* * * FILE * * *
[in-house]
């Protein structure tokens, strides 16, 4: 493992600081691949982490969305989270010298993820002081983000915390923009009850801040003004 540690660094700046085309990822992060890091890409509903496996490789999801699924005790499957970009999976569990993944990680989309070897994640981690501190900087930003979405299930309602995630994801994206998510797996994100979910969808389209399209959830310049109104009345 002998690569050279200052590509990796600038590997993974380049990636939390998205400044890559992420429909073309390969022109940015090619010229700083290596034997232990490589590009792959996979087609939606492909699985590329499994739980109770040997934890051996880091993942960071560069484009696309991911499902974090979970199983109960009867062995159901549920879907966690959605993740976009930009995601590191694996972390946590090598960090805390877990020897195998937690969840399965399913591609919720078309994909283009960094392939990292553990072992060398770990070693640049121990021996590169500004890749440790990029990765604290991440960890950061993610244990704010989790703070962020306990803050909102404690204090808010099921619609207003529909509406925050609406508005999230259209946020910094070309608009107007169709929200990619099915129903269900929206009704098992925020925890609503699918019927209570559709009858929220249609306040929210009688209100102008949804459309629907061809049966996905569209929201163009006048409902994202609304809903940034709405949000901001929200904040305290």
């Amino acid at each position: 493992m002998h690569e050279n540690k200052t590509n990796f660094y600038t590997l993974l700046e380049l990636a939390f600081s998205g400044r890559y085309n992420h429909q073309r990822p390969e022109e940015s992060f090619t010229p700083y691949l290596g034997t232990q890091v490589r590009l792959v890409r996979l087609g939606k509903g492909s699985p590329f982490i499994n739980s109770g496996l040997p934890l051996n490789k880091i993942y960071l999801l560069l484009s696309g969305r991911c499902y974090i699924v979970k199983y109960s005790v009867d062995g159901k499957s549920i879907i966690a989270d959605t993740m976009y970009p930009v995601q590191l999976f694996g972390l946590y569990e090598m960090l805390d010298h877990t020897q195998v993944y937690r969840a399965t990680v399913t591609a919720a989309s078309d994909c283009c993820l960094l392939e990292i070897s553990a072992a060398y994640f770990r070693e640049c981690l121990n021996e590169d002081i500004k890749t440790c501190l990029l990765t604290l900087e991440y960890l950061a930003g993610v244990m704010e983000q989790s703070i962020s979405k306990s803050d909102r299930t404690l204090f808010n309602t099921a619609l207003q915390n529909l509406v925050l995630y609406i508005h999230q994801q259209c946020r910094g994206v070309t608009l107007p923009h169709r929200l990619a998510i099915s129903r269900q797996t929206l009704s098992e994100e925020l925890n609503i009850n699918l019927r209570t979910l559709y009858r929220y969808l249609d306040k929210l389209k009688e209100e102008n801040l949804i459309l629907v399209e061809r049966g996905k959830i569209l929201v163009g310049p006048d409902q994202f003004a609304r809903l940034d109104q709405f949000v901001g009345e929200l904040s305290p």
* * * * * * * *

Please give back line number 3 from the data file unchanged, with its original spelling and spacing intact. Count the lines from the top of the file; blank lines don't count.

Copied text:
């Amino acid at each position: 493992m002998h690569e050279n540690k200052t590509n990796f660094y600038t590997l993974l700046e380049l990636a939390f600081s998205g400044r890559y085309n992420h429909q073309r990822p390969e022109e940015s992060f090619t010229p700083y691949l290596g034997t232990q890091v490589r590009l792959v890409r996979l087609g939606k509903g492909s699985p590329f982490i499994n739980s109770g496996l040997p934890l051996n490789k880091i993942y960071l999801l560069l484009s696309g969305r991911c499902y974090i699924v979970k199983y109960s005790v009867d062995g159901k499957s549920i879907i966690a989270d959605t993740m976009y970009p930009v995601q590191l999976f694996g972390l946590y569990e090598m960090l805390d010298h877990t020897q195998v993944y937690r969840a399965t990680v399913t591609a919720a989309s078309d994909c283009c993820l960094l392939e990292i070897s553990a072992a060398y994640f770990r070693e640049c981690l121990n021996e590169d002081i500004k890749t440790c501190l990029l990765t604290l900087e991440y960890l950061a930003g993610v244990m704010e983000q989790s703070i962020s979405k306990s803050d909102r299930t404690l204090f808010n309602t099921a619609l207003q915390n529909l509406v925050l995630y609406i508005h999230q994801q259209c946020r910094g994206v070309t608009l107007p923009h169709r929200l990619a998510i099915s129903r269900q797996t929206l009704s098992e994100e925020l925890n609503i009850n699918l019927r209570t979910l559709y009858r929220y969808l249609d306040k929210l389209k009688e209100e102008n801040l949804i459309l629907v399209e061809r049966g996905k959830i569209l929201v163009g310049p006048d409902q994202f003004a609304r809903l940034d109104q709405f949000v901001g009345e929200l904040s305290p």